NEW DELHI: Recently, the United States had classified India as a “developed country” and the new classification is being floated on social media as a positive news for the country. However, socio-economic indicators show that India is still an underdeveloped country and is nowhere near many South Asian and South-East Asian countries like China, Singapore, South Korea, and Hong Kong on development parameters.

The moment news broke that the US has ended India’s developing nation tag and has classified the country as a “developed nation”, social media was abuzz with cheerful remarks as if it was a kind of victory for the country. However, this joy couldn’t continue for a long time and the myth was busted that the new classification done by the US has anything good for the country. On the contrary, the new classification as a developed country will paralyse India from availing the benefits that come with the “developing nation” tag.

Experts say whether India should be treated as a developed country or not, will remain a matter of debate for the time being; in reality, socio-economic indicators suggest that India is far behind from qualifying for any such tag.

Some of comparative socio-economic parameters are indicative. As per the 2019 World Bank data, the per capita national income in India was Rs 1, 38,087 and the country continues to be a lower-middle-income country, while Sri Lanka has climbed to the upper-middle-income group for the fiscal year 2020. This is according to the World Bank’s classification of countries by income levels, released on 1 July 2019. The same year, other countries like Singapore, South Korea, and China reported per capita national income of Rs 39, 80,690, Rs 20,71,740 and Rs 6,34,370, (currency conversion rate Rs 73 against 1 USD) respectively.

In terms of the annual Human Development Index (HDI), the 2019 report, released on 9 December 2019, India is ranked at the 129th position, one rank above last year’s ranking, out of a total of 189 countries, while China, South Korea, Singapore, and the US rank at 85, 22, 9 and 15, respectively.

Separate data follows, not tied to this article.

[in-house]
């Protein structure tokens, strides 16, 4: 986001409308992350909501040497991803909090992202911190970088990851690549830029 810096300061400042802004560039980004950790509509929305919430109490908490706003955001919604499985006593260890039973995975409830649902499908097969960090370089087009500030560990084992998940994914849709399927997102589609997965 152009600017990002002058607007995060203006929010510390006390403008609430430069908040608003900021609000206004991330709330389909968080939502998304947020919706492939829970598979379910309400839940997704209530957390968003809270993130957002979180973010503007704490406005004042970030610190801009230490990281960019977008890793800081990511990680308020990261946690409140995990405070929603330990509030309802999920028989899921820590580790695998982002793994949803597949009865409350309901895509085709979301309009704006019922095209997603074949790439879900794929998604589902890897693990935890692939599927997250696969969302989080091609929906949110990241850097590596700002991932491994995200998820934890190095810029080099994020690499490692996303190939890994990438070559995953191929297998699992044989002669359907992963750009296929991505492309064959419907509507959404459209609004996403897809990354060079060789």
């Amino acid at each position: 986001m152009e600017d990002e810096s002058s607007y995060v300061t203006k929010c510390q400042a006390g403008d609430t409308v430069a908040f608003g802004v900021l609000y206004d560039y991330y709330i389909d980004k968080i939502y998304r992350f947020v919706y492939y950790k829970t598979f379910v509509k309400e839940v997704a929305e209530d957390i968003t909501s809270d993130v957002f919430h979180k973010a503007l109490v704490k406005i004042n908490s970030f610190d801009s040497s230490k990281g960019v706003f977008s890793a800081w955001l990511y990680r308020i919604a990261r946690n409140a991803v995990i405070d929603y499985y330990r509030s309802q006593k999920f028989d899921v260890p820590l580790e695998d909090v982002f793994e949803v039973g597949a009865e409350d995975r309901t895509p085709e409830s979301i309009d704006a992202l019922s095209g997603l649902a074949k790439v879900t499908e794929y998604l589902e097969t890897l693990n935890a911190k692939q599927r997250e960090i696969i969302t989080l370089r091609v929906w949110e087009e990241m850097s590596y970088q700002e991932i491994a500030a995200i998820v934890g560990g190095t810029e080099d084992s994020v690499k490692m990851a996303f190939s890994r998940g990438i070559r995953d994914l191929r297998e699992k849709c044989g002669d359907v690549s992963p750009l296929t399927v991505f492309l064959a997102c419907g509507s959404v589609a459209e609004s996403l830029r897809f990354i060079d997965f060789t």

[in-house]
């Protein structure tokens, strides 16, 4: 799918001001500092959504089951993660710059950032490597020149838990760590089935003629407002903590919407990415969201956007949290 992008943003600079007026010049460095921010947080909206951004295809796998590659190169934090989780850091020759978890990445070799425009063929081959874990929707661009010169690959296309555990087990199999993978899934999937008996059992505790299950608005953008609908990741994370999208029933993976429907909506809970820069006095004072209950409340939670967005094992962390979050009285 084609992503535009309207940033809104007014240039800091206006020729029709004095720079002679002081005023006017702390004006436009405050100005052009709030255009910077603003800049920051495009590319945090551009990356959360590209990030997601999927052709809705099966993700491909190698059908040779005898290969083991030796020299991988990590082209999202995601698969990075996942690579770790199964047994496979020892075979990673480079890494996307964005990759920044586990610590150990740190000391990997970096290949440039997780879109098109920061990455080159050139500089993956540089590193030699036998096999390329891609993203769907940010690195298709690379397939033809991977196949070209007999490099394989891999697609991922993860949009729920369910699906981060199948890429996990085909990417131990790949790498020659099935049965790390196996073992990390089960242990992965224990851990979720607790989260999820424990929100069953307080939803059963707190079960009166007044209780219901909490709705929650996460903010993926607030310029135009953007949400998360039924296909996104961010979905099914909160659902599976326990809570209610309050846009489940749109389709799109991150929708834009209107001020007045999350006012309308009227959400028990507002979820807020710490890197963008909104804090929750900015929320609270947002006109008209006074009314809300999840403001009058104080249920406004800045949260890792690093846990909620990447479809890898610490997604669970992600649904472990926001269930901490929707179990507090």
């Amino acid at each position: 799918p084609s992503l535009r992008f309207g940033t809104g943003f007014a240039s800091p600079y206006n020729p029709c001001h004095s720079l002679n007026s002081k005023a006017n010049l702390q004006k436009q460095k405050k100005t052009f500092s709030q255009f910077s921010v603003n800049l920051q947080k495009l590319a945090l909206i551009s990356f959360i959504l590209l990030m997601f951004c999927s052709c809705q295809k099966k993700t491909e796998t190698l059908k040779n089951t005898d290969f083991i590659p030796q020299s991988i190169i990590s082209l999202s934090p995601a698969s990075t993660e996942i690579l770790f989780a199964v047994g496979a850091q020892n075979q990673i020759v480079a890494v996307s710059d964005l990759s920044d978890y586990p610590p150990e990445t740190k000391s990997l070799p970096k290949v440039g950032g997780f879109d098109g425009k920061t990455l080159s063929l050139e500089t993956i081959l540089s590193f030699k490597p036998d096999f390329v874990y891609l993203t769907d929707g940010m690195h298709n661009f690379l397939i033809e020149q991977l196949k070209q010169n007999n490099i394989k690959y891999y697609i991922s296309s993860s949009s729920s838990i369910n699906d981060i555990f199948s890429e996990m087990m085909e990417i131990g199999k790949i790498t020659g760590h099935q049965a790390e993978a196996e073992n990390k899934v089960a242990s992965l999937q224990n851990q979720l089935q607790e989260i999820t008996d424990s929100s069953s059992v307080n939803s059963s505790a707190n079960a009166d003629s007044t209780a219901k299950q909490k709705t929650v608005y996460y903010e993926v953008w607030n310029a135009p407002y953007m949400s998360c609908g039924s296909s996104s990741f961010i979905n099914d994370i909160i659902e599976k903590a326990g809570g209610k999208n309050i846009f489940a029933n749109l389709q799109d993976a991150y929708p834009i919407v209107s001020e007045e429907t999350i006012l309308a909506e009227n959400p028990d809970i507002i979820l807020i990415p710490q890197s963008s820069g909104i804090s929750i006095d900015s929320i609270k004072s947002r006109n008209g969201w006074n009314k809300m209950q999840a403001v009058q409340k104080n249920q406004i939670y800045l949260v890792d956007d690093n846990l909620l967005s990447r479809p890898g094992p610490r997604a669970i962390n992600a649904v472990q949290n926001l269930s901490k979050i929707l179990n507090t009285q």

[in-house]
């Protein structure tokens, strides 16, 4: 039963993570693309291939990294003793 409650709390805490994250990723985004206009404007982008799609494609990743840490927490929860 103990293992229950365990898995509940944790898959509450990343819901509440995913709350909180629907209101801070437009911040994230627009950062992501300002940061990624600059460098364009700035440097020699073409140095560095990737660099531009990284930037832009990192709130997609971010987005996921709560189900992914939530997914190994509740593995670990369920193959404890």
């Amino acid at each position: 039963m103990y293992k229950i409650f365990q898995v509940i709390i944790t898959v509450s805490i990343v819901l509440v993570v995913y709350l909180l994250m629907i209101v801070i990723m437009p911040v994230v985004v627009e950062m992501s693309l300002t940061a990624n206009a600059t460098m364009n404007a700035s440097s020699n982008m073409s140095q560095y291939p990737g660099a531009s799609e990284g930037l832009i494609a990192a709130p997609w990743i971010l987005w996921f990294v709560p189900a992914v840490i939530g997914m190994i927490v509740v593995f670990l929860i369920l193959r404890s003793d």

The HDI is a composite index of life expectancy, education, and per capita income indicators, which are used to rank countries into four tiers of human development. Interestingly, this socio-economic indicator was coined by a Pakistani economist Mahbub ul Haq and Indian economist Amartya Sen and was later used by the United Nations Development Programme (UNDP)’s Human Development Report Office to measure a country’s development.  If the aforementioned indicators are not enough to explain why India is an underdeveloped country, consider the comparative data on poverty which shows that India remains the home of 36.4 crore poor people (28%), out of a global population of the 130 crore. In compare to India, China with 7.9% population under this category, Singapore with almost 0% and South Korea also with almost negligible population, are in a much better position. Experts say that the real intent behind the new classification by the US is simply to bar developing countries like India from availing several benefits that are exclusively available for it under the WTO regime. Bijendra Jha, who currently teaches social science in a college affiliated to Delhi University, told The Sunday Guardian: “The classification laid down by the World Bank simply puts all countries of the world into the three broad categories, namely developed economies, economies in transition and developing economies. A developing nation as per the WTO rules is eligible for getting advantage of using subsidies and tariff control and it can also avail longer time to implement global initiatives imperatives. These advantages are needed to give thrust to international trade and help a developing country raise life standards of its people.” “The method that is currently being implied by the World Bank to classify the countries into categories of developing and developed nations is based on the GDP factor, a tally of all the goods and services produced in a country in one year, expressed in U.S. dollars. If we take this method into consideration, then comparing India with a developed country will be just laughable.”